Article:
Symon wrote:> Jon, > Quick answer is 8000. > > That's 'junior' DSP for an FPGA, especially as you only need a 2 order > Butterworth response. If you're still worried about processing rate, read up > on multi-rate filtering, decimation in particular. You can use cascaded > low-pass filters to reduce the sampling rate and avoid aliasing. The book I > use is 'Multirate Digital Signal Processing' by Crochiere and Rabiner. > Have fun, Syms. > "Jon Dohnson" <jon_dohnson@nothanks.usenet.only.com> wrote in message > news:pan.2004.06.09.15.34.36.590000@nothanks.usenet.only.com... > >>Hello, >> >>I have a quick question. Say I am working on a DSP low pass filter that >>will be utilizing a 10Hz cutoff frequency. This is a two pole butterworth >>based recursive (IIR) filter. I -think- our highest frequency component >>will most likely be (rate of change in digital input to the IIR) around >>8kHz. My manager who is primarily experienced in analog filter thinks that >>we'll only need to watch this change at 20 Hz sampling rate or so. I think >>we have to allow the full 8kHz change rate (sample) pass through. At his >>speed the DSP software would have no problem processing it. At my gut >>feeling speed of 8kHz I think we'll be pushing if not exceeding the >>computational bounds of the DSP (onboard FPGA, @ 1 or 2 Megahertz clock). >>I haven't really sat down to work these number of computations out, as >>we haven't implemented even the multiply/accumulate functions yet, but I >>do think it's a "big deal" and will be one of our hurdles. So I guess is >>it 20 or is it 8000 ? >> >>Thanks, >>Jon > > >Certainly you should be able to filter an 8kHz signal with an FPGA clocked at 1MHz. In fact, if it's big enough you should be able to implement your filter an an FPGA clocked at 8kHz -- you'll just need lots and lots of parallelism. And look at your filtering requirements. Assuming that you don't have much FPGA space to spare you may be able to get by simply by averaging and decimating (i.e. take the sum of 800 samples, and output that at 10Hz). It's a pretty cheesy filter, but it falls off pretty fast and it has a zero every 10Hz. Beyond that, read the book. -- Tim Wescott Wescott Design Services http://www.wescottdesign.com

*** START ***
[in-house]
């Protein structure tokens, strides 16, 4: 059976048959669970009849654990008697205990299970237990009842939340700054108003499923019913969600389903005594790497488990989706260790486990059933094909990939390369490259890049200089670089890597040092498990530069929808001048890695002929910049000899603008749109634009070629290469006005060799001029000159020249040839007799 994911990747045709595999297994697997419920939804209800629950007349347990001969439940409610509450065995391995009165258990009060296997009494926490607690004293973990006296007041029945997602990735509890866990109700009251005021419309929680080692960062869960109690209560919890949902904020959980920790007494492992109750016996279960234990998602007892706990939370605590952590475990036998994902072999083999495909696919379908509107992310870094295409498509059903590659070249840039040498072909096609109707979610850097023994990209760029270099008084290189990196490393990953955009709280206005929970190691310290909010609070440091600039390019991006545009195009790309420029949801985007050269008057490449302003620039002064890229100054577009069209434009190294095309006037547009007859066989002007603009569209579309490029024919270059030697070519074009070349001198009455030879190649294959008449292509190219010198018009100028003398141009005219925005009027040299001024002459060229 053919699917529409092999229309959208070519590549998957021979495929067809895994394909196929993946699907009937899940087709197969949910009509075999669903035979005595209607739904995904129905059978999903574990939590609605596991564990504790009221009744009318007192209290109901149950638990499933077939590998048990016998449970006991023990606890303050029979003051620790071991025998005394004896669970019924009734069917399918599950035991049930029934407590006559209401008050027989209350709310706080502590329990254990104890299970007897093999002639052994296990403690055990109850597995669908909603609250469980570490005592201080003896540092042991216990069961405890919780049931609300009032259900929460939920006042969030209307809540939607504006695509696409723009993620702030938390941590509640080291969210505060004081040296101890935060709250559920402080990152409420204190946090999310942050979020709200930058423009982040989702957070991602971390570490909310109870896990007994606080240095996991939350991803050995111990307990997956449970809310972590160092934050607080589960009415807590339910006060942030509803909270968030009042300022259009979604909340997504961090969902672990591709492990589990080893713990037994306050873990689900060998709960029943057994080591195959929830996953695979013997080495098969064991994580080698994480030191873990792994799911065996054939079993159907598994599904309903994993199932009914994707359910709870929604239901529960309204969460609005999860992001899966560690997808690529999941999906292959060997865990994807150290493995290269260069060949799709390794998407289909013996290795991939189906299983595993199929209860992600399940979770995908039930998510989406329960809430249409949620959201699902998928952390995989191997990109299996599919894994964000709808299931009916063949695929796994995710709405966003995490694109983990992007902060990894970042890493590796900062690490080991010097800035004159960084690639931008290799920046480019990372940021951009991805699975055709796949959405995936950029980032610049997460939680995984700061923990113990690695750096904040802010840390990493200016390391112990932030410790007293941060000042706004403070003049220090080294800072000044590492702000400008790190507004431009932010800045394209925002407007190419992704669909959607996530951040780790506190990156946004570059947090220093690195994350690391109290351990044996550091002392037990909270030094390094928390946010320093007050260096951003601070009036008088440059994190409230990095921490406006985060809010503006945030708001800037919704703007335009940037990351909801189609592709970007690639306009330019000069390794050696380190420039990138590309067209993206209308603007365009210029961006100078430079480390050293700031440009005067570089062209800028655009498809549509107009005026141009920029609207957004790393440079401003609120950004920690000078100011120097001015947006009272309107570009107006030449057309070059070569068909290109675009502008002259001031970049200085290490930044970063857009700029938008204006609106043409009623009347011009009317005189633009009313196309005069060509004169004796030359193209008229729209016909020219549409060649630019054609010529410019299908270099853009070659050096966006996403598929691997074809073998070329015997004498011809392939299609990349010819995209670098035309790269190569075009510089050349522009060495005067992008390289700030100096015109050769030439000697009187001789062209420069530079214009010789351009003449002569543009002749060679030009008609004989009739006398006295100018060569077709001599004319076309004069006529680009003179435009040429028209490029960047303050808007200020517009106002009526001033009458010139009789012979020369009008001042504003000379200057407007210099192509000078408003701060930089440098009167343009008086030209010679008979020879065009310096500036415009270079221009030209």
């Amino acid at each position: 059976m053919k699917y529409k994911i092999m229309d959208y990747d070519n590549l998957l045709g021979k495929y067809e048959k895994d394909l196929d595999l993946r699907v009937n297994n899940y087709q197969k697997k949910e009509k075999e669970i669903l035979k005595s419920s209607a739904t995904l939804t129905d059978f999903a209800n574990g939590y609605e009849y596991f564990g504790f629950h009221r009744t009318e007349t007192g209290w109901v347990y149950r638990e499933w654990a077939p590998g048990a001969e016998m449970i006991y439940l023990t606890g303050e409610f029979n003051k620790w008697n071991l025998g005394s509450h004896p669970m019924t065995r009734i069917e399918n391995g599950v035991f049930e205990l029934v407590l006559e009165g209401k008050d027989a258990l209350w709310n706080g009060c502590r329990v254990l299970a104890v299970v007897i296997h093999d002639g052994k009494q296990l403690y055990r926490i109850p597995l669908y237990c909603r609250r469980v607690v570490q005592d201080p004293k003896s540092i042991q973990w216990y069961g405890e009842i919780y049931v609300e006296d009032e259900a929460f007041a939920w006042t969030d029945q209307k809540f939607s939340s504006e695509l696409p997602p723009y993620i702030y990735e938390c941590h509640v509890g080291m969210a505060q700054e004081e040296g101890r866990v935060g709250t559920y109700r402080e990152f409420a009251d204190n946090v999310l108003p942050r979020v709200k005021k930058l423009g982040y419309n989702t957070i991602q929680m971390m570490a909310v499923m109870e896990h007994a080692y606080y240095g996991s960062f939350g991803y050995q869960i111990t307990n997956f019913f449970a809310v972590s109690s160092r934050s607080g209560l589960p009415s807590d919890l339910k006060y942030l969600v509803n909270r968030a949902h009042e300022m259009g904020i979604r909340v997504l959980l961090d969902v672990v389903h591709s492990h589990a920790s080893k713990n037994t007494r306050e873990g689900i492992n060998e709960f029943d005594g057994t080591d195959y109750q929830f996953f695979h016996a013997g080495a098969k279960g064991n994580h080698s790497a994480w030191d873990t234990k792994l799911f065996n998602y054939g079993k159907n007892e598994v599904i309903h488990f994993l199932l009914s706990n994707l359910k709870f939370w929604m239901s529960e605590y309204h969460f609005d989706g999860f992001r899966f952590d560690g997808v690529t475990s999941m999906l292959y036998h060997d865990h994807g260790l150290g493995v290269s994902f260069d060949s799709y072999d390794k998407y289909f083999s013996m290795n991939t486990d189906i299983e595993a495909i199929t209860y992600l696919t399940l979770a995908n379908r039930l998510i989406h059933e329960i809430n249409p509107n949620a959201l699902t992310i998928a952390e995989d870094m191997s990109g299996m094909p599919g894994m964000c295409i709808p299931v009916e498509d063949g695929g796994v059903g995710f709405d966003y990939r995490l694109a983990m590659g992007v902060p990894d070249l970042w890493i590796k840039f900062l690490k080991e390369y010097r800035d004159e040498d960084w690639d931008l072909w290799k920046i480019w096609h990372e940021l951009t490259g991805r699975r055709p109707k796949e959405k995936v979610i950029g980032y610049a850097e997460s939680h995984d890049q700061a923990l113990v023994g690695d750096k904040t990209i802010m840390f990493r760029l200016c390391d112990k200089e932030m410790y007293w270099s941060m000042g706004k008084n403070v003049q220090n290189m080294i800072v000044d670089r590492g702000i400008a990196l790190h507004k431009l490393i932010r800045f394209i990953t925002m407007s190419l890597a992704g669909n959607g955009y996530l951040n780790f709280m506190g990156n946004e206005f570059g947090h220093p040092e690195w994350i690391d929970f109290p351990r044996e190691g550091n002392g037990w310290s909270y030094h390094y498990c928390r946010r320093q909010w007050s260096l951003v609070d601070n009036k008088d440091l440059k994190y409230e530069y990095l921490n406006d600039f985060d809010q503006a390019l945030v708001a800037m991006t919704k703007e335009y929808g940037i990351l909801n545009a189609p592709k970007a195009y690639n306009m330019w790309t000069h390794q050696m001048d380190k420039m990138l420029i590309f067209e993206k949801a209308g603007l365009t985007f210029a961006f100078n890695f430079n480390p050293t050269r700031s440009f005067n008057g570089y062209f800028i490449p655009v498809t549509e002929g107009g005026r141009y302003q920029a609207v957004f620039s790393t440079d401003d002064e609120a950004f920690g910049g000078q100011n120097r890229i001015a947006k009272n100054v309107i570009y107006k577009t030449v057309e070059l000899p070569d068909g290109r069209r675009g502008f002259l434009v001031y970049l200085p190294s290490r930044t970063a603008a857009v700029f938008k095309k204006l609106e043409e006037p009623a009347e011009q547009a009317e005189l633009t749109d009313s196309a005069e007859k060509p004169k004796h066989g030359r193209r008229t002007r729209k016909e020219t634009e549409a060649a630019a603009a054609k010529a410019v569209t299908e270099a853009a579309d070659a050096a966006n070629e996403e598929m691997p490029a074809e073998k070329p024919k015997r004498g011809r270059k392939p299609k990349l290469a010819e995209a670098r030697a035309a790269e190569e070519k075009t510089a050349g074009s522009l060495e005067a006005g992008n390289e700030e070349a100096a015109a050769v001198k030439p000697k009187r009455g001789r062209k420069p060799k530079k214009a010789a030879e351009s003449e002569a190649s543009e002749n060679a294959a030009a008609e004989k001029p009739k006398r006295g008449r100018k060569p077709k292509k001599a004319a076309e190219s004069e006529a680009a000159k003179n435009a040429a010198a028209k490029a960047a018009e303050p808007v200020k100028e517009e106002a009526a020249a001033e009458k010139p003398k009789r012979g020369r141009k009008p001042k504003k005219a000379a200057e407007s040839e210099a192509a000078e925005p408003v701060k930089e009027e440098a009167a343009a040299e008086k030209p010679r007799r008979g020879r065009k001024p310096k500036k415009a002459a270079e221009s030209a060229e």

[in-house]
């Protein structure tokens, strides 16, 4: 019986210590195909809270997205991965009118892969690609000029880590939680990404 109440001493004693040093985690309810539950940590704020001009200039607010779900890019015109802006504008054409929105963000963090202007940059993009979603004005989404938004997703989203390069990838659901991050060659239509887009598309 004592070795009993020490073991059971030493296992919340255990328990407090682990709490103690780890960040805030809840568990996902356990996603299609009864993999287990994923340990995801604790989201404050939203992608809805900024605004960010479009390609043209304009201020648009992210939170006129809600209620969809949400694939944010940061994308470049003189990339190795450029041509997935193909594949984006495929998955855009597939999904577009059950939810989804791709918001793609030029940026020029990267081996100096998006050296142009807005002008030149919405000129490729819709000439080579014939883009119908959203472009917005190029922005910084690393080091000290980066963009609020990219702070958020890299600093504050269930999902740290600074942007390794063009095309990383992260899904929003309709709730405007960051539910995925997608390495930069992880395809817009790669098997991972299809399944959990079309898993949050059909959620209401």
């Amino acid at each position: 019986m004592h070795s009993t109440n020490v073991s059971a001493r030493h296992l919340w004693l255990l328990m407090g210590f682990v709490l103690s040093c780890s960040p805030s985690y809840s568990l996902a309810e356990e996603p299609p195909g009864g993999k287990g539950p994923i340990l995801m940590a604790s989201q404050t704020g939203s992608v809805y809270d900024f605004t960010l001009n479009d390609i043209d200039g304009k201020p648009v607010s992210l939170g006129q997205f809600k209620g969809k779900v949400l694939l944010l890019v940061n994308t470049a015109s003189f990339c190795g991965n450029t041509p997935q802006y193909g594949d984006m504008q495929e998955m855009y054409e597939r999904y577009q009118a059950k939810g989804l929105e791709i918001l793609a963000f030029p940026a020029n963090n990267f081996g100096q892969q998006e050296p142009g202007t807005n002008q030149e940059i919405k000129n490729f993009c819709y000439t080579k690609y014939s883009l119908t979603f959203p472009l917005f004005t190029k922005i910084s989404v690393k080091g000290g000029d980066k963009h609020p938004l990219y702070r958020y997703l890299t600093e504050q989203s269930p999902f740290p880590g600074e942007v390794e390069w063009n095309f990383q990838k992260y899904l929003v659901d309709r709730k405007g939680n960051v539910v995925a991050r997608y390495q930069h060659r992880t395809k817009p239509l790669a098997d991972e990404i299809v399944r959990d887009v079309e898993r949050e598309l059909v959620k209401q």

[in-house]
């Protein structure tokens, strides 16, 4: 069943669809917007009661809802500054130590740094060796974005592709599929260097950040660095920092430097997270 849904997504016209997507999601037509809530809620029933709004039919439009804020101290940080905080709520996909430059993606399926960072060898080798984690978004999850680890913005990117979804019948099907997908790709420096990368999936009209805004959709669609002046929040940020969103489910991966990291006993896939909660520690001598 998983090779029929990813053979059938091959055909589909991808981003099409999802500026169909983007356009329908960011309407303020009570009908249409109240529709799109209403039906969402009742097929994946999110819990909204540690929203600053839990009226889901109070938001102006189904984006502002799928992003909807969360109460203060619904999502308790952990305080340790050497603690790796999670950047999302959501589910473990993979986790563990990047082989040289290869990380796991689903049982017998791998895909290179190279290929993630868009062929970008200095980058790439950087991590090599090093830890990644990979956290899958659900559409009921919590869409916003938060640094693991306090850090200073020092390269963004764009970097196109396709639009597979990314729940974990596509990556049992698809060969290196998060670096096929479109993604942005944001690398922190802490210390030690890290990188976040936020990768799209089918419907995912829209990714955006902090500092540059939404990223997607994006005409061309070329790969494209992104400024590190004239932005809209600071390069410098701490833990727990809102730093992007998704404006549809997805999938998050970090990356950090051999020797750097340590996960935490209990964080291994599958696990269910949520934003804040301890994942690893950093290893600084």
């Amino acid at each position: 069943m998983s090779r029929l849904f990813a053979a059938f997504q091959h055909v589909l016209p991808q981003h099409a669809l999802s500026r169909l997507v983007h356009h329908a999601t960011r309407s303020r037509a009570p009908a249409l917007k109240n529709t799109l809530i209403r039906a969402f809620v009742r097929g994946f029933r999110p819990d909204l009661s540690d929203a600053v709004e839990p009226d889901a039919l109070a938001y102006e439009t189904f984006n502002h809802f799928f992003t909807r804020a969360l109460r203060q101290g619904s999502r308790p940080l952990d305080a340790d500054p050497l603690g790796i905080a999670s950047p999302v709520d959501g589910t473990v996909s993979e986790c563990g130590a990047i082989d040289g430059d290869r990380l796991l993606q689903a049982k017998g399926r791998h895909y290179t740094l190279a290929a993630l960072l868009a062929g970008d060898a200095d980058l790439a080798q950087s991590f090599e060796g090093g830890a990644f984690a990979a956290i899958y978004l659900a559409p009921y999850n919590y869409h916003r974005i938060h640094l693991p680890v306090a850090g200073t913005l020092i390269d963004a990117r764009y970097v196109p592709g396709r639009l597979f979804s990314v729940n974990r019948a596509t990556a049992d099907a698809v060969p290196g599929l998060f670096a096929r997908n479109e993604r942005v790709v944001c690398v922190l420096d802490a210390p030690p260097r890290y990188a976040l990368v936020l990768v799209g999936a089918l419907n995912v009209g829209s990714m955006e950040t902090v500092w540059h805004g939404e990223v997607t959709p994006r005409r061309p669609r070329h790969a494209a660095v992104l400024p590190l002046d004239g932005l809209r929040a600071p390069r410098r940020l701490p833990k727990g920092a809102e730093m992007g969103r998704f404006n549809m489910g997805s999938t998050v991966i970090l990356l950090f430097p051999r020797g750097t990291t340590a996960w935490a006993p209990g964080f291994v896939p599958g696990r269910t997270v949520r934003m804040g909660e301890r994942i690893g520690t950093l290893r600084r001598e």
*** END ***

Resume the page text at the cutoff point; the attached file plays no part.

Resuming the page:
Jon Dohnson wrote:> On Wed, 09 Jun 2004 11:34:37 -0400, Jon Dohnson wrote: > > >>Hello, >> >>I have a quick question. Say I am working on a DSP low pass filter that >>will be utilizing a 10Hz cutoff frequency. This is a two pole butterworth >>based recursive (IIR) filter. I -think- our highest frequency component >>will most likely be (rate of change in digital input to the IIR) around >>8kHz. My manager who is primarily experienced in analog filter thinks that >>we'll only need to watch this change at 20 Hz sampling rate or so. I think >>we have to allow the full 8kHz change rate (sample) pass through. At his >>speed the DSP software would have no problem processing it. At my gut >>feeling speed of 8kHz I think we'll be pushing if not exceeding the >>computational bounds of the DSP (onboard FPGA, @ 1 or 2 Megahertz clock). >>I haven't really sat down to work these number of computations out, as >>we haven't implemented even the multiply/accumulate functions yet, but I >>do think it's a "big deal" and will be one of our hurdles. So I guess is >>it 20 or is it 8000 ? >> >>Thanks, >>Jon > > > I should also add to my own post. This is not an analog input signal. It's > an error function with 10bits of accuracy which will be changing the most > 8k times per second. So I don't think I'll be needing any low pass > filtering on the input to avoid aliasing. I should have added this in > my original post. Not enough coffee I guess :) .I'm not at ease with such signals. I hope some of the others here can shed some light. That this signal can change 8000 times a second could be interpreted to mean that it can have a component at 8000 Hz, which makes it undersampled by a factor of two, with all the attendant difficulties that raises. On the other hand, 1, -1, 1, -1, ... at 8000 samples a second represents only 4000 Hz, which is fine. I've seen only contrived cases where the assumption of 4000 Hz actually led to trouble. Either way, it would be foolish to assume 20 Hz, which, to take you literally, seems to be what your boss wants to do. Jerry -- Engineering is the art of making what you want from things you can get. �����������������������������������������������������������������������